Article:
Virginity Isn't Our Holy Grail
But unfortunately, virginity has arguably become a modern-day idol of the church. According to Tim Keller, idolatry is fundamentally making good things into ultimate things. Virginity, which is rightly good, has unfortunately become ultimate, idolized in some churches as, in Bessey's words, become "a barometer of our righteousness and worth." Virginity is not a moral merit badge. Whether or not we have had sex before marriage, we are all lawbreakers (James 2:10). None can feel superior ¾ not even the virgins among us.
But all of this may beg the real question: How do we talk about sexual sin in ways that don't shame and yet stay faithful to the biblical truth that sex outside of marriage is, after all, sin (Heb. 13:4)?
For me, that question is not merely a philosophical one. Just days ago, my 11-year-old daughter stood looking over my shoulder and reading my current book manuscript. "You slept with your boyfriend?" she asked me incredulously, her eyes widened by the shock and dismay at my printed words of guilt.
I was 15 when I lost my virginity in the back bedroom of a strange apartment. He was my boyfriend, and I loved him. This rendezvous was not something we had planned, but my boyfriend's father, months previous, had offered him a box of condoms, "just in case."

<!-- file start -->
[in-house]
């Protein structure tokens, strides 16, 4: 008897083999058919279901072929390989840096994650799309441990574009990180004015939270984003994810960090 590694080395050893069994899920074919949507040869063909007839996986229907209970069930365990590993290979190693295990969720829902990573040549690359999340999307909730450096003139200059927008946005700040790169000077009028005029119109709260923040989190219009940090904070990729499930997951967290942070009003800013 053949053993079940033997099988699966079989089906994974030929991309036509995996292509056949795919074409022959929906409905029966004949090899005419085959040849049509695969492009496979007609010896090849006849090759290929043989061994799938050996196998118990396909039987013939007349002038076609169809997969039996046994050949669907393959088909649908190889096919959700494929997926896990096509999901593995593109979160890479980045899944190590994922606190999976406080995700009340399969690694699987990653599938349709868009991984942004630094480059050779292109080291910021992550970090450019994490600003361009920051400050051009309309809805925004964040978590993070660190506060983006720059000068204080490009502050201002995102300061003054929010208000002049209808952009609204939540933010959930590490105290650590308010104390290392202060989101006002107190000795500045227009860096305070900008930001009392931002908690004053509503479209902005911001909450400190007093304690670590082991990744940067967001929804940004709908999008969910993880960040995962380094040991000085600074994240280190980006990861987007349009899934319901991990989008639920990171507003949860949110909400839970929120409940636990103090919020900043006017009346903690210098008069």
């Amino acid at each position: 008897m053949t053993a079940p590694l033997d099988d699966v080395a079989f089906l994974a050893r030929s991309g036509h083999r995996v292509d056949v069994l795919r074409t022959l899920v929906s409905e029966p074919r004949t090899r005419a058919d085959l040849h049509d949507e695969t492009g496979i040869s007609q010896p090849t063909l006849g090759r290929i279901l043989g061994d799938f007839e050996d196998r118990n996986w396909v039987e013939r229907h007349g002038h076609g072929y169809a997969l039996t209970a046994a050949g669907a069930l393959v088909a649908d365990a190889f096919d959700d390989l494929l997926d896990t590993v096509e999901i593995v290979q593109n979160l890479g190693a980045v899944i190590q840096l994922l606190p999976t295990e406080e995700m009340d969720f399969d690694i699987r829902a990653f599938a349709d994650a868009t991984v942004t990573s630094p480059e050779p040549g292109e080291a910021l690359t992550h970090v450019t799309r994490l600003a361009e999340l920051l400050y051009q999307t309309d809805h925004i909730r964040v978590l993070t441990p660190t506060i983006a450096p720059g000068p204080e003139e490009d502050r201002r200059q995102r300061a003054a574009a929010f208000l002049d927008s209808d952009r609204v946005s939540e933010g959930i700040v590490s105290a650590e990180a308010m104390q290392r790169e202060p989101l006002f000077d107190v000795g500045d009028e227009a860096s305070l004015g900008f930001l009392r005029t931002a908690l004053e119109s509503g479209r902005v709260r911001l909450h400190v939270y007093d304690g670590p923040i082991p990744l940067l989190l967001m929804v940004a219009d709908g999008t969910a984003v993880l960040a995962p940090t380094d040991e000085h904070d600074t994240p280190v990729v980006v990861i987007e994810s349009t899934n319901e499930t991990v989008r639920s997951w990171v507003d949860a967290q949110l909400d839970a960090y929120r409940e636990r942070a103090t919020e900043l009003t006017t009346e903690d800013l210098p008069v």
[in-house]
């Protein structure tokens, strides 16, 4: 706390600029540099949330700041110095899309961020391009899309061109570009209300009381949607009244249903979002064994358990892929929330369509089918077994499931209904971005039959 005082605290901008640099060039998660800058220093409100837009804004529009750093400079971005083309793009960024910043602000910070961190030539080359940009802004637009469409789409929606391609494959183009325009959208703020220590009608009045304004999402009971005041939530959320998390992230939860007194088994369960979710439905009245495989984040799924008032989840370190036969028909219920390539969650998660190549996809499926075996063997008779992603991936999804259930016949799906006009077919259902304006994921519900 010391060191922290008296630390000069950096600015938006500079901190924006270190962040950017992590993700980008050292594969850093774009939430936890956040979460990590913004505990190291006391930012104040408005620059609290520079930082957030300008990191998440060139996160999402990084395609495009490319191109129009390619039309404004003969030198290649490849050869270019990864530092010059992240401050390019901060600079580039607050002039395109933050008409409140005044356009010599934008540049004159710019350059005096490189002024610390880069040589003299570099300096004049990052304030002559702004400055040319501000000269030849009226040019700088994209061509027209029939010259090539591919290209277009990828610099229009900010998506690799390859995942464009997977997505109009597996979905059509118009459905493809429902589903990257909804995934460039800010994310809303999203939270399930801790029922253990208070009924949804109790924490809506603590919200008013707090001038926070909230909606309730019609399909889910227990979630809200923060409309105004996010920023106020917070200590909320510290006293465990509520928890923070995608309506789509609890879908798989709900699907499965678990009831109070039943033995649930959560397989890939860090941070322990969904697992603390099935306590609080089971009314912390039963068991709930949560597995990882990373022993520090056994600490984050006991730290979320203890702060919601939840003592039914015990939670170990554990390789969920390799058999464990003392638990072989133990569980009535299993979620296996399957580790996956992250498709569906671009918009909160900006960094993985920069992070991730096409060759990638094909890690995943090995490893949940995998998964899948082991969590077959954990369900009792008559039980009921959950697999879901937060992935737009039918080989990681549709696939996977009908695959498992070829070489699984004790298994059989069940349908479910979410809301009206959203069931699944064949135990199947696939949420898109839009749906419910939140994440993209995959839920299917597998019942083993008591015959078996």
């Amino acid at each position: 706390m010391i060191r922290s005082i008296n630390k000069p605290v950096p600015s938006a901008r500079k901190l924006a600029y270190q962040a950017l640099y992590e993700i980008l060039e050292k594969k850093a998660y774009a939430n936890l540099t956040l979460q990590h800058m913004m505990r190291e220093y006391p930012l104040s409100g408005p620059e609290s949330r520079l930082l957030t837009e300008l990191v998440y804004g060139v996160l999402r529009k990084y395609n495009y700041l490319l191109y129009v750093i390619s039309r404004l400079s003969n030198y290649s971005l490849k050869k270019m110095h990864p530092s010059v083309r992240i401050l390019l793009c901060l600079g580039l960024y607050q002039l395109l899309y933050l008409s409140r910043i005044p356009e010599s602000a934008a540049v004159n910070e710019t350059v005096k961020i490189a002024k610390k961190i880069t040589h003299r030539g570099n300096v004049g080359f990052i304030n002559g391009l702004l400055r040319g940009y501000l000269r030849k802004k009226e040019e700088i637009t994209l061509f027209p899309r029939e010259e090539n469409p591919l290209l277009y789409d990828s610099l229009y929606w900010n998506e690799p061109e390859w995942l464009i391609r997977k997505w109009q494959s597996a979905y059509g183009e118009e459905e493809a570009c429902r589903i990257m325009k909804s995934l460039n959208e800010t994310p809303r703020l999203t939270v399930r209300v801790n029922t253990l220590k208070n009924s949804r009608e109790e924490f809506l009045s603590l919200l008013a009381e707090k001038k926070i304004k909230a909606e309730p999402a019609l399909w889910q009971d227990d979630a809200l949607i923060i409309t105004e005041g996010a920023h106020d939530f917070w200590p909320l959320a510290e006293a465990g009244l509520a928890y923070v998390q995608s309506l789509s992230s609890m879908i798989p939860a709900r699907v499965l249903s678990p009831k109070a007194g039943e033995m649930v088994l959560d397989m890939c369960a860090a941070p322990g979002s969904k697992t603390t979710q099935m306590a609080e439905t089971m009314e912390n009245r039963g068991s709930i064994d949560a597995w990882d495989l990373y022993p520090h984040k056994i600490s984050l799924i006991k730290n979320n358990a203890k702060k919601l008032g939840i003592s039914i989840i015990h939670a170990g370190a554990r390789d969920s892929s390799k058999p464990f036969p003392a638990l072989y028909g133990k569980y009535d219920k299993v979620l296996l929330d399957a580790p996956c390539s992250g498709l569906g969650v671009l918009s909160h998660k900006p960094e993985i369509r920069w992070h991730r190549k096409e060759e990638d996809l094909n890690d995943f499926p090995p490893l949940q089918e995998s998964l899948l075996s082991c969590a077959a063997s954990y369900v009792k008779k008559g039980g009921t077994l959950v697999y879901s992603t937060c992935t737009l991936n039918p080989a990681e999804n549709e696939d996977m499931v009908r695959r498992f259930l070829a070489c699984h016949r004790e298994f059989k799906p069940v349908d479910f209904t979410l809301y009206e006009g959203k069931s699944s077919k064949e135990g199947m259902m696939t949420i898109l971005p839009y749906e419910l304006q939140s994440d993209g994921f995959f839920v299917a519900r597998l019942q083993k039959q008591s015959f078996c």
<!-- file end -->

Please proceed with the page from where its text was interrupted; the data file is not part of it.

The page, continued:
Because let's be honest: Can we hope for purity with horny high school kids?
There are the three people I've had to work hard at forgiving over the last 20 years: me, for having made what has felt like one of the worst decisions of my life, my boyfriend, for having ever proposed the idea, and his father, for having had so little faith.
Strangely enough, though, I have readily accepted God's forgiveness, which isn't to say that I don't sympathize with the profound shame that many women with similar pasts are subjected to.
I have always planned to tell my children of my sexual past, not least because I believe God's grace is bigger than that history of shame. I have also wanted them to know what I believe about sexual sin, something that I fear isn't being mentioned in our blogosphere of grace. Sexual sin, although not unforgiveable, visits upon us categorically different consequences than other kinds of sin.
The Apostle Paul, in his letter to the Corinthians (a church, which floundered as we do in a culture of promiscuity), warns against sexual immorality: "Every other sin a person commits is outside the body, but the sexually immoral person sins against his own body," (1 Cor. 6:18). When someone has sex outside of marriage, she corrupts herself, even her sexual DNA. This doesn't mean that sex, as holy and right and pleasurable, can't be this when we marry. Nor is this to say that redemptive healing isn't possible. It can mean – at least it has for me – that having enjoyed illicit sex once can make us vulnerable to that temptation again.